After Cape Enrage Lighthouse, our Bay of Fundy scenic drive continued to Hopewell Rocks Provincial Park, which is located about mid-way between Fundy National Park and Moncton. But first, before we go hiking down to the beach we need lunch, as everywhere enroute was already closed, probably for the season.
Well we did find some lunch, and it was definitely the low point of the day, but the hike down to the beach and watching the tide come in was simply spectacular.
The Bay of Fundy is known for extreme tides, of up to 50 feet, but as per all tides throughout the world, they vary depending on the relative positions of the sun and moon and their resultant gravitational pull on the oceans. Our schedule on this tour of North America had a number of drivers that didn’t include the local tides, so unfortunately our few days at the Bay of Fundy did not coincide with the maximum tides. Regardless, we enjoyed the experience and it whetted our appetite for a return visit.
After just over a month in Atlantic Canada, it is time to move on, crossing back into the United States for a visit with friends in Plymouth MA. Having heard lots of stories of the spectacular Fall colours in the New England States, we are eager to compare with the sights we recently experienced in Nova Scotia and New Brunswick.
After 3 weeks of enjoying the sights in Nova Scotia, and at times living next to the Atlantic Ocean, it is time to continue our sojourn around North America. Today, we are headed to New Brunswick, staying at what we expect will be a rather primitive campsite in Fundy National Park, as we return to nature and hope to experience the thunderous tides of the mighty Bay of Fundy.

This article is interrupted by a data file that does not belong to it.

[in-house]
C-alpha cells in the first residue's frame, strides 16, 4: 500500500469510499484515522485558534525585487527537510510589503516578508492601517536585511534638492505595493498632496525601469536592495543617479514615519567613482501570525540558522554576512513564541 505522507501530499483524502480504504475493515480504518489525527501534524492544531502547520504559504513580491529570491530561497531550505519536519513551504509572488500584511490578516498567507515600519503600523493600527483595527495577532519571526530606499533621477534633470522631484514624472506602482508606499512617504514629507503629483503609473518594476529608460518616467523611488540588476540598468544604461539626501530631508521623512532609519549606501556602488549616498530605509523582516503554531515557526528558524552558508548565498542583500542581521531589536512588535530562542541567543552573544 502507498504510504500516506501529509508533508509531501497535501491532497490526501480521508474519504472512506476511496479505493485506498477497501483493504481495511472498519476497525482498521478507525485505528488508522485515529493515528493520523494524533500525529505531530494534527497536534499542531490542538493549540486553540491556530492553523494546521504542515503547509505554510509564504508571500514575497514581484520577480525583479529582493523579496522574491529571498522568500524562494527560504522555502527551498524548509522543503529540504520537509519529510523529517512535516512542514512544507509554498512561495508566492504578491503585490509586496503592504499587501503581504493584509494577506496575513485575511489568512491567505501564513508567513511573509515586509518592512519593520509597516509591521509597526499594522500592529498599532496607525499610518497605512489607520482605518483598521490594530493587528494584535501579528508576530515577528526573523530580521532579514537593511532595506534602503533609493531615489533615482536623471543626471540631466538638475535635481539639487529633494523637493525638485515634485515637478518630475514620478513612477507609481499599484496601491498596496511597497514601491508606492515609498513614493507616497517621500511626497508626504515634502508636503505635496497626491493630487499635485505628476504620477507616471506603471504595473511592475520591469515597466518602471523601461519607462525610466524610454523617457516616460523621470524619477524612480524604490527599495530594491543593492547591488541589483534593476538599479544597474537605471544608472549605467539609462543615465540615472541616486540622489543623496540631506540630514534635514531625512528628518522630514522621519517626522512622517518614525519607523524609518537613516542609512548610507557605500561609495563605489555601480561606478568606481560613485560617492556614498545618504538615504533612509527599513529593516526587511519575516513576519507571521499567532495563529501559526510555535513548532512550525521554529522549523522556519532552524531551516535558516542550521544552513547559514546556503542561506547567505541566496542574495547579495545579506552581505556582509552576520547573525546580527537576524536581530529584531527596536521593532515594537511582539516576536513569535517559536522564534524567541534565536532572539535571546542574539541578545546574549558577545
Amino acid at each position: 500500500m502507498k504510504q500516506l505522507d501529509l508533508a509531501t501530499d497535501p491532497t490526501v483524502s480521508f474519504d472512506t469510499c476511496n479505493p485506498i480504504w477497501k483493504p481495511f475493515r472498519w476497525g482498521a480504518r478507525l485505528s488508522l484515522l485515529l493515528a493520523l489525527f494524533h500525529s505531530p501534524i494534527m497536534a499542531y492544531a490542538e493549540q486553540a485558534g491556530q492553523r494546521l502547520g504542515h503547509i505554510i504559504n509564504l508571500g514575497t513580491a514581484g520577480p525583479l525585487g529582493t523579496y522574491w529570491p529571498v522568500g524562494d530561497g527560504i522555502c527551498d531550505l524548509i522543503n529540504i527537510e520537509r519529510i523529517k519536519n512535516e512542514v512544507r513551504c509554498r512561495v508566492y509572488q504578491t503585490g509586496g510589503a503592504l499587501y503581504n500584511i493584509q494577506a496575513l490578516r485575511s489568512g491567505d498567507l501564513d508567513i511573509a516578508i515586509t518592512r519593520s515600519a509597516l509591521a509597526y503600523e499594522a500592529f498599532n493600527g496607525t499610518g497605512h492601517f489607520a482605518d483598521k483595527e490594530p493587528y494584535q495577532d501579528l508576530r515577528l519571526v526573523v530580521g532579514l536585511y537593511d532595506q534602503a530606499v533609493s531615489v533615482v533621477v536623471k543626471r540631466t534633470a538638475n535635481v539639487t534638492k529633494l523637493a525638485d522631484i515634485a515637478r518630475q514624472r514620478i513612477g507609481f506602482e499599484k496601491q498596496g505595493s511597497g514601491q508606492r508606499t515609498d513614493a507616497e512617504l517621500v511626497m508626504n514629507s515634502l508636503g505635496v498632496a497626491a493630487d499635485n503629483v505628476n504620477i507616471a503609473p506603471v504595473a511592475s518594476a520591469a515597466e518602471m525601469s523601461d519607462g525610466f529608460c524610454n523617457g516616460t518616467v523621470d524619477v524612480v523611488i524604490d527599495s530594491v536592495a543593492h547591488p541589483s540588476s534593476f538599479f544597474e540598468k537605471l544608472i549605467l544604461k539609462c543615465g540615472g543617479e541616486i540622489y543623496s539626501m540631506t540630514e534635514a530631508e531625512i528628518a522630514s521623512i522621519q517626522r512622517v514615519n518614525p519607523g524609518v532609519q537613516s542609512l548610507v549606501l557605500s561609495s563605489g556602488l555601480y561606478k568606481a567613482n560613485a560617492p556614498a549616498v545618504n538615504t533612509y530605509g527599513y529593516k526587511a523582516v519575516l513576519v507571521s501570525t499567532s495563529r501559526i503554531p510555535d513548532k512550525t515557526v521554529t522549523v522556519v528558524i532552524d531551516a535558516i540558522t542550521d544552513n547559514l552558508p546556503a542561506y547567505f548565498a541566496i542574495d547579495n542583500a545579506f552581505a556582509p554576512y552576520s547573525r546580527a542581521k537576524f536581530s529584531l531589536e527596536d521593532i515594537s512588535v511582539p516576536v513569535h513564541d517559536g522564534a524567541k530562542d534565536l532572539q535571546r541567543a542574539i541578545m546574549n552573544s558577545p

Although we only spent 2 nights in the really pleasant town of Dalhousie, New Brunswick, it was with regrets that we departed and set course for Prince Edward Island, crossing the 8 mile long Confederation Bridge. Dalhousie has lost all their industry over the last few years, but the people have kept their heads high, and are super friendly.
View out of bedroom window
We departed Quebec City and continued our journey East, and today will be a big day as we finally reach the ocean, after 6 weeks of crossing mountains and prairie. Regardless of the fact we are over 4,000 miles from Vancouver, on reaching the ocean it will feel great to be “home”. Today is another 300+ mile drive and a long weekend, so we wanted to be on the road fairly early to get out of Quebec City before the motorway got too busy.
Back on schedule after our delay for repairs, however our time in New Brunswick is reduced to only 2 nights. After 3 days of driving 300+ miles we decided to have a quiet day and not head out for the planned 400 miles drive around the Gaspe Peninsula.
We are staying in the small town of Dalhousie, New Brunswick, in a campground that backs directly onto Chaleur Bay, which is salt water and tidal. Finally we have reached the ocean. The view out the bedroom window is a pleasant change from the miles of Prairie we have seen for the previous few weeks.
View out of bedroom window
After breakfast and when the Liverpool v’s Spurs game was finished we took the dogs for a walk on the beach. Duke was happy to get back in the water and we almost had to take his toy away, as he kept bringing it back to throw it back into the water. You guessed it, other than eating he has slept for the remainder of the day.
Duke getting out of the water
Duke bringing his toy back to Andy
Even Kona, once she had chased the ball across the beach many times decided that wading along the edge of the water wasn’t too bad. Swimming, not her, she just stands and watches Duke swimming.
Kona bringing her ball to throw
This is Inch Arran Lighthouse, which is a functional lighthouse on Chaleur Bay. This is part of the scenery seen from the bedroom window.
Inch Arran Lighthouse